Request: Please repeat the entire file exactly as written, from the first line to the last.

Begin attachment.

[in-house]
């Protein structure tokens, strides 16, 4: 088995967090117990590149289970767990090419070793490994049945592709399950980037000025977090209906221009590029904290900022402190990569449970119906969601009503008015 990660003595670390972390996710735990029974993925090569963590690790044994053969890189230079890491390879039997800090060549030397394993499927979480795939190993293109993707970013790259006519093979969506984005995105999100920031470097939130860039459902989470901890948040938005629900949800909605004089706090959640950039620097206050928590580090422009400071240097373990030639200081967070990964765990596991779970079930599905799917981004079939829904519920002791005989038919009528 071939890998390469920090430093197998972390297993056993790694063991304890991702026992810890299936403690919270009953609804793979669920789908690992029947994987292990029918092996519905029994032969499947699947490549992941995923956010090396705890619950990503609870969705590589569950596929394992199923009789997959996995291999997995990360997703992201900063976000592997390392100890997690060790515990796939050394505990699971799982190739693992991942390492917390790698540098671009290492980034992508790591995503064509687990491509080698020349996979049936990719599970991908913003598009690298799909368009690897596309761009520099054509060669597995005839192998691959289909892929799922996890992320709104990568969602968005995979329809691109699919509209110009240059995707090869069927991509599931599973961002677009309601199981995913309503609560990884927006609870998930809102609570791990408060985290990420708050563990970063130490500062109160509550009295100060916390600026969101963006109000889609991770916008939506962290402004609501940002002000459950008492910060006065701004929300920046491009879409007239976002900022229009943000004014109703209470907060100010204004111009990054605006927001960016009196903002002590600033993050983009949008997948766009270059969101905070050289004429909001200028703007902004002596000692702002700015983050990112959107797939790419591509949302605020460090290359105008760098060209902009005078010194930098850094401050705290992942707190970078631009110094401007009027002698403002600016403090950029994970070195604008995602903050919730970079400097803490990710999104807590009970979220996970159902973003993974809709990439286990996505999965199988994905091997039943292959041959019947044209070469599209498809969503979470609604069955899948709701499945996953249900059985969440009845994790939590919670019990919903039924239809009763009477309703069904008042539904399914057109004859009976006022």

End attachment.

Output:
[in-house]
């Protein structure tokens, strides 16, 4: 088995967090117990590149289970767990090419070793490994049945592709399950980037000025977090209906221009590029904290900022402190990569449970119906969601009503008015 990660003595670390972390996710735990029974993925090569963590690790044994053969890189230079890491390879039997800090060549030397394993499927979480795939190993293109993707970013790259006519093979969506984005995105999100920031470097939130860039459902989470901890948040938005629900949800909605004089706090959640950039620097206050928590580090422009400071240097373990030639200081967070990964765990596991779970079930599905799917981004079939829904519920002791005989038919009528 071939890998390469920090430093197998972390297993056993790694063991304890991702026992810890299936403690919270009953609804793979669920789908690992029947994987292990029918092996519905029994032969499947699947490549992941995923956010090396705890619950990503609870969705590589569950596929394992199923009789997959996995291999997995990360997703992201900063976000592997390392100890997690060790515990796939050394505990699971799982190739693992991942390492917390790698540098671009290492980034992508790591995503064509687990491509080698020349996979049936990719599970991908913003598009690298799909368009690897596309761009520099054509060669597995005839192998691959289909892929799922996890992320709104990568969602968005995979329809691109699919509209110009240059995707090869069927991509599931599973961002677009309601199981995913309503609560990884927006609870998930809102609570791990408060985290990420708050563990970063130490500062109160509550009295100060916390600026969101963006109000889609991770916008939506962290402004609501940002002000459950008492910060006065701004929300920046491009879409007239976002900022229009943000004014109703209470907060100010204004111009990054605006927001960016009196903002002590600033993050983009949008997948766009270059969101905070050289004429909001200028703007902004002596000692702002700015983050990112959107797939790419591509949302605020460090290359105008760098060209902009005078010194930098850094401050705290992942707190970078631009110094401007009027002698403002600016403090950029994970070195604008995602903050919730970079400097803490990710999104807590009970979220996970159902973003993974809709990439286990996505999965199988994905091997039943292959041959019947044209070469599209498809969503979470609604069955899948709701499945996953249900059985969440009845994790939590919670019990919903039924239809009763009477309703069904008042539904399914057109004859009976006022």